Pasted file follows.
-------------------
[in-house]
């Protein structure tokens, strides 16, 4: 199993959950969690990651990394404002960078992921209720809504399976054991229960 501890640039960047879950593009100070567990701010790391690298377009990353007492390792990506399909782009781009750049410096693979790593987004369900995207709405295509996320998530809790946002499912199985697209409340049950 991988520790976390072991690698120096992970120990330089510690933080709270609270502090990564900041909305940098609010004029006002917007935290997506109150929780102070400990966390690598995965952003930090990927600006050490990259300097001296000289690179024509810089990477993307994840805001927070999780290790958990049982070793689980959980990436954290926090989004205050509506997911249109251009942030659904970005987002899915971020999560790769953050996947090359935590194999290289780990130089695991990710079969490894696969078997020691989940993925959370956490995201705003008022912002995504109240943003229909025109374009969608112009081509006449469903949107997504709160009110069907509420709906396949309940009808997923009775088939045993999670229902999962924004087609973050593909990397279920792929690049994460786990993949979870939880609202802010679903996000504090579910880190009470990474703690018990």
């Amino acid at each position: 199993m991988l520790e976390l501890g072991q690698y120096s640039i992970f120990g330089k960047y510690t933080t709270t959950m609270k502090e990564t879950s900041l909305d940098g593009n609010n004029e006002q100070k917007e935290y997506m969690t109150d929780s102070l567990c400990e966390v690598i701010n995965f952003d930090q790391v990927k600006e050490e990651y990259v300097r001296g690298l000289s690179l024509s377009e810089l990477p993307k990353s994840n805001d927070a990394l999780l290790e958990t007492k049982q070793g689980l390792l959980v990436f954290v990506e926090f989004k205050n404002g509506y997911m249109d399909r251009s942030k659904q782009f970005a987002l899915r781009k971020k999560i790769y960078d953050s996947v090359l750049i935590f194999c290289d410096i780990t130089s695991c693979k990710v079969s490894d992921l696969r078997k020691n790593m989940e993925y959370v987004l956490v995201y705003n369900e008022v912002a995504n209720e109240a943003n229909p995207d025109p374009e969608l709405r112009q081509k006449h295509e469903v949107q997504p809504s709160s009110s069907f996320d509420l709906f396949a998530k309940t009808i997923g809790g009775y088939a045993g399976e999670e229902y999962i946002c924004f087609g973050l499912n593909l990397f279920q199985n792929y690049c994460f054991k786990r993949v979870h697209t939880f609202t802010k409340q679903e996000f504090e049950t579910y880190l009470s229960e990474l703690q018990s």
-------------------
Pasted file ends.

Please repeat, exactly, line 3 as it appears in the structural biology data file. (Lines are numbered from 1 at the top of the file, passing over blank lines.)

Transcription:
């Amino acid at each position: 199993m991988l520790e976390l501890g072991q690698y120096s640039i992970f120990g330089k960047y510690t933080t709270t959950m609270k502090e990564t879950s900041l909305d940098g593009n609010n004029e006002q100070k917007e935290y997506m969690t109150d929780s102070l567990c400990e966390v690598i701010n995965f952003d930090q790391v990927k600006e050490e990651y990259v300097r001296g690298l000289s690179l024509s377009e810089l990477p993307k990353s994840n805001d927070a990394l999780l290790e958990t007492k049982q070793g689980l390792l959980v990436f954290v990506e926090f989004k205050n404002g509506y997911m249109d399909r251009s942030k659904q782009f970005a987002l899915r781009k971020k999560i790769y960078d953050s996947v090359l750049i935590f194999c290289d410096i780990t130089s695991c693979k990710v079969s490894d992921l696969r078997k020691n790593m989940e993925y959370v987004l956490v995201y705003n369900e008022v912002a995504n209720e109240a943003n229909p995207d025109p374009e969608l709405r112009q081509k006449h295509e469903v949107q997504p809504s709160s009110s069907f996320d509420l709906f396949a998530k309940t009808i997923g809790g009775y088939a045993g399976e999670e229902y999962i946002c924004f087609g973050l499912n593909l990397f279920q199985n792929y690049c994460f054991k786990r993949v979870h697209t939880f609202t802010k409340q679903e996000f504090e049950t579910y880190l009470s229960e990474l703690q018990s």